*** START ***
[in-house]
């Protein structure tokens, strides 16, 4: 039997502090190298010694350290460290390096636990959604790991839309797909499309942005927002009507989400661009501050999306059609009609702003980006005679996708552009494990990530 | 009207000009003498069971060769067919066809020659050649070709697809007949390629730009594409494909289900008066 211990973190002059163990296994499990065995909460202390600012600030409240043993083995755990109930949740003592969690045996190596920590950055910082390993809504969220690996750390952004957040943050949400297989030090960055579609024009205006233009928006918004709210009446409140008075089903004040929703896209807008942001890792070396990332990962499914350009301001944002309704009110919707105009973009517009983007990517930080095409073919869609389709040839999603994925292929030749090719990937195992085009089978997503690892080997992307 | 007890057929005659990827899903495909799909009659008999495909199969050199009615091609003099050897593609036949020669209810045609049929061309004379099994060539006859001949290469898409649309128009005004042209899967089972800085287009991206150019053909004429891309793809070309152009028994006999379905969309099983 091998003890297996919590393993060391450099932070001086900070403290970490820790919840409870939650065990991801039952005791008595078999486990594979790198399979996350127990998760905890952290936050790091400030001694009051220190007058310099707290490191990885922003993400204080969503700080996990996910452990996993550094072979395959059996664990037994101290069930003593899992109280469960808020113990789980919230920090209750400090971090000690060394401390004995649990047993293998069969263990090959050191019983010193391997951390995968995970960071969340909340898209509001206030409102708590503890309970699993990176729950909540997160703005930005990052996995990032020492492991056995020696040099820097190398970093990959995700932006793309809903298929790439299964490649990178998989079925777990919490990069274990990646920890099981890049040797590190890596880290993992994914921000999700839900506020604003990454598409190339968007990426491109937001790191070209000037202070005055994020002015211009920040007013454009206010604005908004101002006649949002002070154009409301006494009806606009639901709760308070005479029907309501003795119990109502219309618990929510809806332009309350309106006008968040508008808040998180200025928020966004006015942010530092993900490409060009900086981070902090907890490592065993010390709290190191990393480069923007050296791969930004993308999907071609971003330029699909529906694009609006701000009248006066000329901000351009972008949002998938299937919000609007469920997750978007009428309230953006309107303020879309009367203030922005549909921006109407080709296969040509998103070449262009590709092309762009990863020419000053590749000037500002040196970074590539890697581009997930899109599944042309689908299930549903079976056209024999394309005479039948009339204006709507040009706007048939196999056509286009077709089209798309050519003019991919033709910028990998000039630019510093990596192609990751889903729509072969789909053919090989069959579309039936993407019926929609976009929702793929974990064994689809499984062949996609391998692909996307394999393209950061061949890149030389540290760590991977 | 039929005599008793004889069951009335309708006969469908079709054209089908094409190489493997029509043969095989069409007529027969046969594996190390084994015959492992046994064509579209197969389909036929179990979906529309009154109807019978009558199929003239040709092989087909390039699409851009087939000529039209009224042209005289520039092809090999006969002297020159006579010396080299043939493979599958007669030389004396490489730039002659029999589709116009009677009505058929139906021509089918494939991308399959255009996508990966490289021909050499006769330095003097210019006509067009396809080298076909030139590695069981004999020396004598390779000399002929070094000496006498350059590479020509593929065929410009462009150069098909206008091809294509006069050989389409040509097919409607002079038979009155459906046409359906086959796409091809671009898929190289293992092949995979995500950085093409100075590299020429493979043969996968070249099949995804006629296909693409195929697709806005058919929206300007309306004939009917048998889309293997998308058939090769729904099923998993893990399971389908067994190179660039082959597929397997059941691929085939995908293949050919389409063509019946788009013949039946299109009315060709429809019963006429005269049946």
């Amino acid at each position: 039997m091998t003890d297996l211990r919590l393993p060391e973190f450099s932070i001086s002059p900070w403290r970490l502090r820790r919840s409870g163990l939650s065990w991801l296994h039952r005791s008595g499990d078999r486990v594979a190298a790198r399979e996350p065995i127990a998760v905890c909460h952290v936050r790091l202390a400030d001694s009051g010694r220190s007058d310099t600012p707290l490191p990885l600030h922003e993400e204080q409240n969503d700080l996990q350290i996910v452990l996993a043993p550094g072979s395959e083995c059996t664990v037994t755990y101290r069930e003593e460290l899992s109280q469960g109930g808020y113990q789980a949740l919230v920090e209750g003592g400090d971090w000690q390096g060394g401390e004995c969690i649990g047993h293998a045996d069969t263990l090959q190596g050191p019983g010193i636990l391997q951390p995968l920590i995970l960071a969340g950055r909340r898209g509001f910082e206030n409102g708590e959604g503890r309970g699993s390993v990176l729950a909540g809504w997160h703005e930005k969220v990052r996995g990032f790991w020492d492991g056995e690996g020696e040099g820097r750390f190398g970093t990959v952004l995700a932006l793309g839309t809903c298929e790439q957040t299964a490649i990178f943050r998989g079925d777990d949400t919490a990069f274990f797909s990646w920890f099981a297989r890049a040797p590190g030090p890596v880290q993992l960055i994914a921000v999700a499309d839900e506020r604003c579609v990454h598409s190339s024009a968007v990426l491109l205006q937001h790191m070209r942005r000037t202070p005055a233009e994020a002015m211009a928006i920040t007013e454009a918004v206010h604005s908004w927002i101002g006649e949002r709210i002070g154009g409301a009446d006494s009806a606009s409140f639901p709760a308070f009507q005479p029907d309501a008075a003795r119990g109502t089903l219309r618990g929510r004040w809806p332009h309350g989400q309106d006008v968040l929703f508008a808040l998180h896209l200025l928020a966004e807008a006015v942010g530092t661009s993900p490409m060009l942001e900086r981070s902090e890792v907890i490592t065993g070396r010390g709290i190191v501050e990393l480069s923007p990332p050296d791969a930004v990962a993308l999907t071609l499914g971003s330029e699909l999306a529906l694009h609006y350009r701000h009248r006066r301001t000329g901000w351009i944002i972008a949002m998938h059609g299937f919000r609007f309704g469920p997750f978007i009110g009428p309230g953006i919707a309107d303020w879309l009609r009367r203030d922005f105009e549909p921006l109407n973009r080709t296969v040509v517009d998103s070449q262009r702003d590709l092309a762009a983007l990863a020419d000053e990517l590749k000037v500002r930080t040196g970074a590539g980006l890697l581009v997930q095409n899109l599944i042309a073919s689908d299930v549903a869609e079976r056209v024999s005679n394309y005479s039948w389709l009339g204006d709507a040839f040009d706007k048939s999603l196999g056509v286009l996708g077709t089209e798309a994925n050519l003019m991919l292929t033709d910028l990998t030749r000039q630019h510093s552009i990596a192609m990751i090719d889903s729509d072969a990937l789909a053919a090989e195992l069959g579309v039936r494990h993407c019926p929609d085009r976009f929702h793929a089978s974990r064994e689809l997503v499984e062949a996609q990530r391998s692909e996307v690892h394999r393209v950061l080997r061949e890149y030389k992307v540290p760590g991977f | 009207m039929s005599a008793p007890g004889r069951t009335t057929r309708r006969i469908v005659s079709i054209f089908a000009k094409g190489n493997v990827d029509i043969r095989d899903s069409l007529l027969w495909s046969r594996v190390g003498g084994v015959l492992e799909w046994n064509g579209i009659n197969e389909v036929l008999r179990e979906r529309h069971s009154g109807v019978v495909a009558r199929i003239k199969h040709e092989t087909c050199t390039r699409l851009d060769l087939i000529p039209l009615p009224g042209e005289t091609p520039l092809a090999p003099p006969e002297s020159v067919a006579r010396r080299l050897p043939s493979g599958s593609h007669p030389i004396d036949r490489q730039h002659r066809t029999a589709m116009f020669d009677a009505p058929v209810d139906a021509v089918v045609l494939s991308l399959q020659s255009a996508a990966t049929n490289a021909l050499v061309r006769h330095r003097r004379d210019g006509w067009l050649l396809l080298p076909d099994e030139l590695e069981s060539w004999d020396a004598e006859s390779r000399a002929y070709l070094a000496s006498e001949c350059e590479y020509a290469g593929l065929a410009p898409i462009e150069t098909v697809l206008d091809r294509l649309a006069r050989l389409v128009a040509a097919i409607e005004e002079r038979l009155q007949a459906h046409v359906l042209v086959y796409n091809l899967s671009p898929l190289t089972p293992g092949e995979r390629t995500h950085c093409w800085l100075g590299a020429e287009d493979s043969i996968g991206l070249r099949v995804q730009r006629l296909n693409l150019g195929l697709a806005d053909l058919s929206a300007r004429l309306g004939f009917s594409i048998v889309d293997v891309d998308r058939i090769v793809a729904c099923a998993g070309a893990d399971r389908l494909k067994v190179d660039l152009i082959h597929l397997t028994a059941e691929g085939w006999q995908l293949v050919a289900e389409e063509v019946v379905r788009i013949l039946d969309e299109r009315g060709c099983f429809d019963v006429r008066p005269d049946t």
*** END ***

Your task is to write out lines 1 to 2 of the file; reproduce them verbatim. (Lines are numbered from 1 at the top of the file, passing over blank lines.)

[in-house]
């Protein structure tokens, strides 16, 4: 039997502090190298010694350290460290390096636990959604790991839309797909499309942005927002009507989400661009501050999306059609009609702003980006005679996708552009494990990530 | 009207000009003498069971060769067919066809020659050649070709697809007949390629730009594409494909289900008066 211990973190002059163990296994499990065995909460202390600012600030409240043993083995755990109930949740003592969690045996190596920590950055910082390993809504969220690996750390952004957040943050949400297989030090960055579609024009205006233009928006918004709210009446409140008075089903004040929703896209807008942001890792070396990332990962499914350009301001944002309704009110919707105009973009517009983007990517930080095409073919869609389709040839999603994925292929030749090719990937195992085009089978997503690892080997992307 | 007890057929005659990827899903495909799909009659008999495909199969050199009615091609003099050897593609036949020669209810045609049929061309004379099994060539006859001949290469898409649309128009005004042209899967089972800085287009991206150019053909004429891309793809070309152009028994006999379905969309099983 091998003890297996919590393993060391450099932070001086900070403290970490820790919840409870939650065990991801039952005791008595078999486990594979790198399979996350127990998760905890952290936050790091400030001694009051220190007058310099707290490191990885922003993400204080969503700080996990996910452990996993550094072979395959059996664990037994101290069930003593899992109280469960808020113990789980919230920090209750400090971090000690060394401390004995649990047993293998069969263990090959050191019983010193391997951390995968995970960071969340909340898209509001206030409102708590503890309970699993990176729950909540997160703005930005990052996995990032020492492991056995020696040099820097190398970093990959995700932006793309809903298929790439299964490649990178998989079925777990919490990069274990990646920890099981890049040797590190890596880290993992994914921000999700839900506020604003990454598409190339968007990426491109937001790191070209000037202070005055994020002015211009920040007013454009206010604005908004101002006649949002002070154009409301006494009806606009639901709760308070005479029907309501003795119990109502219309618990929510809806332009309350309106006008968040508008808040998180200025928020966004006015942010530092993900490409060009900086981070902090907890490592065993010390709290190191990393480069923007050296791969930004993308999907071609971003330029699909529906694009609006701000009248006066000329901000351009972008949002998938299937919000609007469920997750978007009428309230953006309107303020879309009367203030922005549909921006109407080709296969040509998103070449262009590709092309762009990863020419000053590749000037500002040196970074590539890697581009997930899109599944042309689908299930549903079976056209024999394309005479039948009339204006709507040009706007048939196999056509286009077709089209798309050519003019991919033709910028990998000039630019510093990596192609990751889903729509072969789909053919090989069959579309039936993407019926929609976009929702793929974990064994689809499984062949996609391998692909996307394999393209950061061949890149030389540290760590991977 | 039929005599008793004889069951009335309708006969469908079709054209089908094409190489493997029509043969095989069409007529027969046969594996190390084994015959492992046994064509579209197969389909036929179990979906529309009154109807019978009558199929003239040709092989087909390039699409851009087939000529039209009224042209005289520039092809090999006969002297020159006579010396080299043939493979599958007669030389004396490489730039002659029999589709116009009677009505058929139906021509089918494939991308399959255009996508990966490289021909050499006769330095003097210019006509067009396809080298076909030139590695069981004999020396004598390779000399002929070094000496006498350059590479020509593929065929410009462009150069098909206008091809294509006069050989389409040509097919409607002079038979009155459906046409359906086959796409091809671009898929190289293992092949995979995500950085093409100075590299020429493979043969996968070249099949995804006629296909693409195929697709806005058919929206300007309306004939009917048998889309293997998308058939090769729904099923998993893990399971389908067994190179660039082959597929397997059941691929085939995908293949050919389409063509019946788009013949039946299109009315060709429809019963006429005269049946």